Does Mount Everest’s record wet summer point to a ‘profound change’ in the Earth’s climate?
Rain and snow are falling on the world’s highest peak at twice their normal rates at a time of extreme weather globally, Chinese scientists say
In an extraordinary event for the world’s highest peak, rain and snow are falling on Mount Everest this summer at twice their normal rates, reflecting a global trend of extreme weather and perhaps even a “profound change” in the Earth’s climate system, scientists have warned.
“It has been several months,” said Wang Zhongyan, executive director of the Qomolangma Atmospheric and Environmental Observation and Research Station, located on the giant mountain’s northern slope.
“We have not seen the blue sky for a day. The sky is always grim. The temperature is low. This is quite unusual.”
Working under the auspices of the Chinese Academy of Sciences, Wang and his colleagues live and work in the station’s headquarters more than 4,000 metres (13,123 feet) above sea level in Tibet’s Zhaxizong prefecture. Qomolangma is the Chinese name for Everest.
Part of their work is processing environmental data collected at various high-altitude observation sites below Everest’s summit, which extends to 8,850 metres.
Wang said precipitation recorded during this summer’s rainy season so far has been “100 per cent” greater than the long-term average. He declined to provide exact rain and snowfall figures pending further scientific analysis.
“We must treat the results with absolute care and prudence,” before releasing the information to the public, he said on Wednesday.
High precipitation totals on the north side of Everest are unusual because any moisture carried by wind from the Indian Ocean into the Himalayas tends to fall in south-facing “rain shadow areas” in countries such as Nepal and India.
Only a small amount of moisture would be expected to make it over Everest onto the Chinese side, which is typically sunny even during the wet season.
But this year is shaking up preconceptions about regional weather trends.
“Our speculation is that the monsoon activities over the Indian Ocean this year might have been abnormally strong,” Wang said.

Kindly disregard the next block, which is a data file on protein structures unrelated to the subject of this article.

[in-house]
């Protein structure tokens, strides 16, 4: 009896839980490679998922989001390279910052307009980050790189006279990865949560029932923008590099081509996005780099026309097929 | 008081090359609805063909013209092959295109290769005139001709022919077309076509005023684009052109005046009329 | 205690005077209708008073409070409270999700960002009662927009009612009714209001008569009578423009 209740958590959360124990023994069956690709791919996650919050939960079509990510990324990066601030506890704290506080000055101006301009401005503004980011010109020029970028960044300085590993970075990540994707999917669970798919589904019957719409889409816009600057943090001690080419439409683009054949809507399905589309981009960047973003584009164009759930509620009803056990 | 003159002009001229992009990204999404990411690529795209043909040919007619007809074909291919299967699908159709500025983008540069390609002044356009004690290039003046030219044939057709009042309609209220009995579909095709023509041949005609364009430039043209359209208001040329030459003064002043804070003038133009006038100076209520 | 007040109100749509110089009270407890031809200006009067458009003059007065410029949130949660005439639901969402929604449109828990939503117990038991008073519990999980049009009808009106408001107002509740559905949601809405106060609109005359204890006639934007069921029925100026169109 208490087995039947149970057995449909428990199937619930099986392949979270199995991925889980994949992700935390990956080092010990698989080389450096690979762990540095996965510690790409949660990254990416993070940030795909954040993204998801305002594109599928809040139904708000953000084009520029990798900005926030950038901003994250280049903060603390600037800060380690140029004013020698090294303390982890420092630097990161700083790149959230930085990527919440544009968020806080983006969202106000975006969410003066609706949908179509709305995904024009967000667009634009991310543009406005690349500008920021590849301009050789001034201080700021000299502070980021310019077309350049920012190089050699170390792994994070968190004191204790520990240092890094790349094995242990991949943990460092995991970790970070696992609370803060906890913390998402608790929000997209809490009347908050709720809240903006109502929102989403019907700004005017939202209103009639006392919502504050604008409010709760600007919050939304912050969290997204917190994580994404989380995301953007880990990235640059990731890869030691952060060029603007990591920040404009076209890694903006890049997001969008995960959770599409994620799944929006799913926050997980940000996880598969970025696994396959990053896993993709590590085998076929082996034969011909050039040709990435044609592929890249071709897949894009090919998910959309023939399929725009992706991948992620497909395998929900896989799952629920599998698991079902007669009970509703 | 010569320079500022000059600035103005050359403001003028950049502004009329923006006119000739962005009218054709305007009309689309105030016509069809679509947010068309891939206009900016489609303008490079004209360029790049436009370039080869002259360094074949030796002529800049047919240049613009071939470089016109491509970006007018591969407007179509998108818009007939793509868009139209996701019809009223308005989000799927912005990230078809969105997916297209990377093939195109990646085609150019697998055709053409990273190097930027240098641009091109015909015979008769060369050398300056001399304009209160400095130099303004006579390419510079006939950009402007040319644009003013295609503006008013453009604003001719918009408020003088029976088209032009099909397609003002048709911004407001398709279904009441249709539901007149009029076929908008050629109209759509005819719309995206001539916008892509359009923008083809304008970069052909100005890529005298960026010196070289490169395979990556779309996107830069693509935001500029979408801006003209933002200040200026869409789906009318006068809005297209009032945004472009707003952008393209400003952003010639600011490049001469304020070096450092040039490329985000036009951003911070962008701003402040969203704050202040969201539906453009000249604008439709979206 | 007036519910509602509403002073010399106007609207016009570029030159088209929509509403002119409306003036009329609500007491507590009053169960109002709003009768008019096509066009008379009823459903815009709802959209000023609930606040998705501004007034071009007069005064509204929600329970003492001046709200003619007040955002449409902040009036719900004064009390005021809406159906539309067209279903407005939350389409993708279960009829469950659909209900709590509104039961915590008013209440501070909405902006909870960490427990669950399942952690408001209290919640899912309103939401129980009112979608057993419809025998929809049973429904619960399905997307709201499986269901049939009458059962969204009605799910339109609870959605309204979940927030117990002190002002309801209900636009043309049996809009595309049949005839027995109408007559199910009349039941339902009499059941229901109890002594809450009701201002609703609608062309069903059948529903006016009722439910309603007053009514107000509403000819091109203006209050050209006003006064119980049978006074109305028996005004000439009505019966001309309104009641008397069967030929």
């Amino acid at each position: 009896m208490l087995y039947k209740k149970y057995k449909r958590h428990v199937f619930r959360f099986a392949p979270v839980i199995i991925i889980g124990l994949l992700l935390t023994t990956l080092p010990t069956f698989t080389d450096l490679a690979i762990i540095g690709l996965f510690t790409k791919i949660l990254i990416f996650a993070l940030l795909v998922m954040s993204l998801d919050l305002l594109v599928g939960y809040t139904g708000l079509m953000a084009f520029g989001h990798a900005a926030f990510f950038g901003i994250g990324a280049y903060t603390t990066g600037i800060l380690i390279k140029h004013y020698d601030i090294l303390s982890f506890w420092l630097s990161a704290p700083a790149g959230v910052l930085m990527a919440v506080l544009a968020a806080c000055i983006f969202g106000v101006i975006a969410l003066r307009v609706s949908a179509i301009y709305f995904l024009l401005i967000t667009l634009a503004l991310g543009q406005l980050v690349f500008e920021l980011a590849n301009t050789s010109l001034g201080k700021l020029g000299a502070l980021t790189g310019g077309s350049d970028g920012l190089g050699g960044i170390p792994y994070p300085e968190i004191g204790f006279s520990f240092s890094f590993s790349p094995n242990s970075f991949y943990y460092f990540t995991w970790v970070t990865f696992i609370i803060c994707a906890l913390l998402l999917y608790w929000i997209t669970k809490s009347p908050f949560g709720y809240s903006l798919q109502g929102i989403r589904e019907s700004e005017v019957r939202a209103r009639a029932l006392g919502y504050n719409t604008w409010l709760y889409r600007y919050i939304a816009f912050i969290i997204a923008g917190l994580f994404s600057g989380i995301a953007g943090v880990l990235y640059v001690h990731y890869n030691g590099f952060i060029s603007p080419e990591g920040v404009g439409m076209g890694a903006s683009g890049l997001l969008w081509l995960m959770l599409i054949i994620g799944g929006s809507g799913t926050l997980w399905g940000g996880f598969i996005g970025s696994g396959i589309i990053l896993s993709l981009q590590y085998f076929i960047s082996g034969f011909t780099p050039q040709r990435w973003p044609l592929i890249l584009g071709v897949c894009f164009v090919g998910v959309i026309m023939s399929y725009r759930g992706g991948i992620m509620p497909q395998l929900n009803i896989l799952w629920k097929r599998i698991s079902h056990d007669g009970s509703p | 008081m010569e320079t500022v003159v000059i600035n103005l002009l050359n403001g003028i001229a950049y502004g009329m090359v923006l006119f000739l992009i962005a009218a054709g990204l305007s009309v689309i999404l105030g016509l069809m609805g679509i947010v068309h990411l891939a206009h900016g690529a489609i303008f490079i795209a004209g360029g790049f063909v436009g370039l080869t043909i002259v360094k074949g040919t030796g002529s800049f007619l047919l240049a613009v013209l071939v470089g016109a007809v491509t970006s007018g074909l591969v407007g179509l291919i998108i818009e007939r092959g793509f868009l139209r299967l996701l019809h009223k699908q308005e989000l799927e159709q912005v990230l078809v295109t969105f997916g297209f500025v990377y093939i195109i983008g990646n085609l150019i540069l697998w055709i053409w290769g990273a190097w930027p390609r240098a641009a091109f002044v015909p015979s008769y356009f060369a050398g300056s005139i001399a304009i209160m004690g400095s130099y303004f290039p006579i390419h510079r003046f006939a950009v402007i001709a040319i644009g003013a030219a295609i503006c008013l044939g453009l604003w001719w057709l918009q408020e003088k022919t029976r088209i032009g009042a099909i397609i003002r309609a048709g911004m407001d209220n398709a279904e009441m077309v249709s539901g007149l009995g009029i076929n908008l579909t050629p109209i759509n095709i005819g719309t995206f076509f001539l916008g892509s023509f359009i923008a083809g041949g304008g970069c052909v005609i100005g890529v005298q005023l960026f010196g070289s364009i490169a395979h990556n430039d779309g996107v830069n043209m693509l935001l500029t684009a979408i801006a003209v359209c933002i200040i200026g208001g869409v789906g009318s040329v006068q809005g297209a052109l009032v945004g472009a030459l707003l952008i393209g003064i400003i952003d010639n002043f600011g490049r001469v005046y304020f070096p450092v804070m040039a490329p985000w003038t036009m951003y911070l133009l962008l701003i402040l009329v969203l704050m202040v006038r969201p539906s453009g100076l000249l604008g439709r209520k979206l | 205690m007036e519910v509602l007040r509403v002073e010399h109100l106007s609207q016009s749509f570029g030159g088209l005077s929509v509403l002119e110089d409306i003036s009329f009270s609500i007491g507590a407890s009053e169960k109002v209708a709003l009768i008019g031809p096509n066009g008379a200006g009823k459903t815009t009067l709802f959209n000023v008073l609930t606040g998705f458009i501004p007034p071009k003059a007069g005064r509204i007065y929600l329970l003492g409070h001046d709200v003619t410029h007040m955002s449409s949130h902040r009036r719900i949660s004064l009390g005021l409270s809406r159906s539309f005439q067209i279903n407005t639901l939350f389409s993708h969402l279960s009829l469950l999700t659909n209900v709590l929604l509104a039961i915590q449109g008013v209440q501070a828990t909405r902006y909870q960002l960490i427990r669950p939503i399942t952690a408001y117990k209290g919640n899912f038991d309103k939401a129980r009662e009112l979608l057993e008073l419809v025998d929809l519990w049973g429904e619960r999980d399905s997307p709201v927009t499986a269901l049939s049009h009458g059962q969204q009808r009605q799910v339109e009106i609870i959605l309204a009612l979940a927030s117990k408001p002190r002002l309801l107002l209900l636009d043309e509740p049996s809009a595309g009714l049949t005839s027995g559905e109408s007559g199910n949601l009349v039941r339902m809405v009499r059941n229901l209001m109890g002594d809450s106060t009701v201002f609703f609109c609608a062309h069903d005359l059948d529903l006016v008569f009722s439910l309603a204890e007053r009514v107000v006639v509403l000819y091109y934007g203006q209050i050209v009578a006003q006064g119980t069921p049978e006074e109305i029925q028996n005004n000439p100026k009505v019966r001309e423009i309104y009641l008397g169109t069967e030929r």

“Otherwise it would not be able to bring so much water over the mountain. We are still waiting for data collected from the south [of Everest]. It will give us a better picture of what is going on,” he said.
Government weather authorities in Nepal and India did not respond to questions.
The unusually wet weather could pose a threat to the region’s residents.
Given the loose, dry rocks and soil in the area, “a sudden increase of water can increase the risk of natural disasters such as mudslides,” Wang said.
But if the wetter trend persisted, it might have positive long-term environmental effects locally, he said. It could mitigate the negative impact of the retreat of glaciers on fresh water for irrigation and sustaining plant and animal life.
“The more snow, the slower the ice retreat,” Wang said.
“Plants and animals may also benefit. In the long term a wetter weather can help improve the local ecological system.”
But Yu Wusheng, a researcher at the Institute of Tibetan Plateau Research, said the wetter trend was disturbing.
“Recently we have received reports of some strange events on the Tibetan plateau. For instance, some areas were hit by large-scale snowstorms in July. This is absolutely abnormal,” said Yu, who studies Tibet’s water cycle and ecology on behalf of the institute, which is part of the Chinese Academy of Sciences in Beijing.